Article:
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VIDEO DOI: https://doi.org/10.48448/9bws-2522


AAA Annual Meeting 2021

November 18, 2021

Baltimore, United States

Big Mouth: Film, Advocacy & Truth Claims in a Guinean Trial



gender violence

criminal justice

In January 2019, the Guinean journalist and feminist activist, Moussa Yéro Bah, was found guilty in a defamation suit. The suit involved a clip of Ms Bah on her radio news program, Les Grandes Gueules (Big Mouths), in which she spoke about a sexual assault case in Guinea. While Ms Bah never named the alleged perpetrator, his identity was well known on the street and in social media. He promptly sued Ms Bah for defamation, and won. Journalists and activists were inflamed by this decision and rallied in Ms Bah’s support, both on- and off-line. Meanwhile, the alleged perpetrator was never brought to trial for rape, despite the existence of video evidence against him, and the charges were quietly dropped. The tangled web of legal actions in this story raises critical questions about truth claims, the production of proof, and parallel systems of justice in sexual assault cases. While formal criminal justice processes require compiling evidence and investigating claims, the outcome of cases is often greatly shaped by gossip, digital and media activism, and the weight of public opinion. What happens to audio-visual evidence when it spills out of courtrooms and into public life, and vice versa? How should journalists and activists balance free expression with respect for the rule of law? What ultimately constitutes justice, for survivors of sexual violence and their advocates? This roundtable brings together an interdisciplinary group of scholars and practitioners across law, anthropology, media studies, and film to explore questions of truth, justice, shame, and activism in the context of sexual assault cases. The organizers will share work-in-progress from a film they are making about the Guinean case. The film traces a genealogy of false claims and debates that shaped the overall case. Through experimentation with formal qualities of film as an audio-visual medium, the project creatively explores voice, sound, listening, and seeing in response to sexual violence. Participants will share their expertise and explore topics including the rise of feminist digilantism in sexual violence cases; the everyday proliferation of audio-visual technology and its impact on legal cases; and the notion of shame as a productive force. We will also consider more broadly the question of how to use anthropology and film-making as means of advocacy. While film is increasingly used as a form of evidence in legal proceedings, what is its nature and possible impact as a form of intervention outside of the courtroom?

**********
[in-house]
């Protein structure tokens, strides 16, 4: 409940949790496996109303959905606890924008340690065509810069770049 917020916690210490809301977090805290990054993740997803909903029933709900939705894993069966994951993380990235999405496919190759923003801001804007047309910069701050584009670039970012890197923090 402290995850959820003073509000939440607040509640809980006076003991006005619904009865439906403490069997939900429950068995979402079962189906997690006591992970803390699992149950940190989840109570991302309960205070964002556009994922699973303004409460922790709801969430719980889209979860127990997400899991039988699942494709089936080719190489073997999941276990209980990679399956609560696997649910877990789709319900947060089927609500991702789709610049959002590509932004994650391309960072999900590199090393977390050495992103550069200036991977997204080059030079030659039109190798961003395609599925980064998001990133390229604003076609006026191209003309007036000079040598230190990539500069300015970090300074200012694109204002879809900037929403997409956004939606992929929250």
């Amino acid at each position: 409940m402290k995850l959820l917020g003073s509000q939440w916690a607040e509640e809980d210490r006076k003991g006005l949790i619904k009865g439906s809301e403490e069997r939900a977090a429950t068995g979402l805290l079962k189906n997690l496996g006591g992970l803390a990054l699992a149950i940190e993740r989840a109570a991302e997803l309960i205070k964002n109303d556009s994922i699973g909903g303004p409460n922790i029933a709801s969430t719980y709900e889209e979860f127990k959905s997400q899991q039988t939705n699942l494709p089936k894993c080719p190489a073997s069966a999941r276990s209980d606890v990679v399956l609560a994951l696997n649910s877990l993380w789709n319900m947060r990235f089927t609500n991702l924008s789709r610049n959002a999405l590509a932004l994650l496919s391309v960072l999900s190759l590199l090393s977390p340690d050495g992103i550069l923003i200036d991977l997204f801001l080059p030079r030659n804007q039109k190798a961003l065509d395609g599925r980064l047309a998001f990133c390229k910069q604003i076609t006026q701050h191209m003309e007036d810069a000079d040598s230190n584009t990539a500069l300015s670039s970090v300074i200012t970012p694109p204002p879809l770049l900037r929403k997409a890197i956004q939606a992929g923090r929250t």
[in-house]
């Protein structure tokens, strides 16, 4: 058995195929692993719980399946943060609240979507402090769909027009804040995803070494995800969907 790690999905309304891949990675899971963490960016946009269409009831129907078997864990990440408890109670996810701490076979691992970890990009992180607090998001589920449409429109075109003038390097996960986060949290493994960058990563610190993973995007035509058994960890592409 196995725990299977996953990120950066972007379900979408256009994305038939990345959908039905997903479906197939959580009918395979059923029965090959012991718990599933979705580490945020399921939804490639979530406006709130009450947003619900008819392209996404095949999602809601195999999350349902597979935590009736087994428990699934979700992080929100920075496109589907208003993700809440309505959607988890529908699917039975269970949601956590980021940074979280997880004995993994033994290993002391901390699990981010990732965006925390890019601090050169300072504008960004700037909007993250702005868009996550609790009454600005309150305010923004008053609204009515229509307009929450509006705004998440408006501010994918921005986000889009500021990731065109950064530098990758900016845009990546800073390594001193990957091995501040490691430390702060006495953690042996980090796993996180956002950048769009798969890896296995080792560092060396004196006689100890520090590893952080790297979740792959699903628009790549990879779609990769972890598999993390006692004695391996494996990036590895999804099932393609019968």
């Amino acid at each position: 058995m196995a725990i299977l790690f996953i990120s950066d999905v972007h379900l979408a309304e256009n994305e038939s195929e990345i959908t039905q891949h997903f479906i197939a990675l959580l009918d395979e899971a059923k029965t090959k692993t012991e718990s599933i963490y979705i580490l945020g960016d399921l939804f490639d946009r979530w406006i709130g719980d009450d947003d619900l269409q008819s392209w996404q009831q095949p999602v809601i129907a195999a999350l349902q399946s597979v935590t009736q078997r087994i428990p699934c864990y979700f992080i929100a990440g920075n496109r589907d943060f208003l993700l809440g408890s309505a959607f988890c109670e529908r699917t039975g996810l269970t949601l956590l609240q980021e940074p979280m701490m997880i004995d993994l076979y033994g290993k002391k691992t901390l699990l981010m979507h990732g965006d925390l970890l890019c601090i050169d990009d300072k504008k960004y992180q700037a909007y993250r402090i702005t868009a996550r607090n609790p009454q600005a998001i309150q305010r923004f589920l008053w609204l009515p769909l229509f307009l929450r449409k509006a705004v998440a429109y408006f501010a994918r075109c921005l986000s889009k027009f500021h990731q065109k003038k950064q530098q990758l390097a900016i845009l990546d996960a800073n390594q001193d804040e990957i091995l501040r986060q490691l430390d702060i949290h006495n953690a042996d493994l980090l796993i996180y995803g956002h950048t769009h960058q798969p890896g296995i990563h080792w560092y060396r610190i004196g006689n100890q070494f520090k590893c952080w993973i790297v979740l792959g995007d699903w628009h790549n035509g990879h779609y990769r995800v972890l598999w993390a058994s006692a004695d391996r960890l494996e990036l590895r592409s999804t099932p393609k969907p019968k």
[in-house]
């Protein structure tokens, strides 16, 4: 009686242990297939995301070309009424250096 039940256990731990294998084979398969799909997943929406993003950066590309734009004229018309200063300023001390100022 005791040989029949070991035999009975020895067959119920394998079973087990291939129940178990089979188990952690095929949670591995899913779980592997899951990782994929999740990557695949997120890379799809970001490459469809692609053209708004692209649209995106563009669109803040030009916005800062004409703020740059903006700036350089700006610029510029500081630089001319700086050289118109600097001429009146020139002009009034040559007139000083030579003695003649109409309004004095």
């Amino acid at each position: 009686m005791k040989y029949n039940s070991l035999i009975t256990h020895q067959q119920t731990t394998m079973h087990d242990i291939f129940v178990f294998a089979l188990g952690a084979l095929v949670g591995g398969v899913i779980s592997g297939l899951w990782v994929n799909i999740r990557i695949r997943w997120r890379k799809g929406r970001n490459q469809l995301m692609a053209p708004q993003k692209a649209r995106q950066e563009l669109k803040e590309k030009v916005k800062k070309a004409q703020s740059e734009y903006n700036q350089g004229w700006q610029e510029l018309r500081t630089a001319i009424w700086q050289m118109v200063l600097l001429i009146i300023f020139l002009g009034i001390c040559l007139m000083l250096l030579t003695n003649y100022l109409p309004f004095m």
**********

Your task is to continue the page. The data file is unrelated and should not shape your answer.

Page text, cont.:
Transcript English (automatic)

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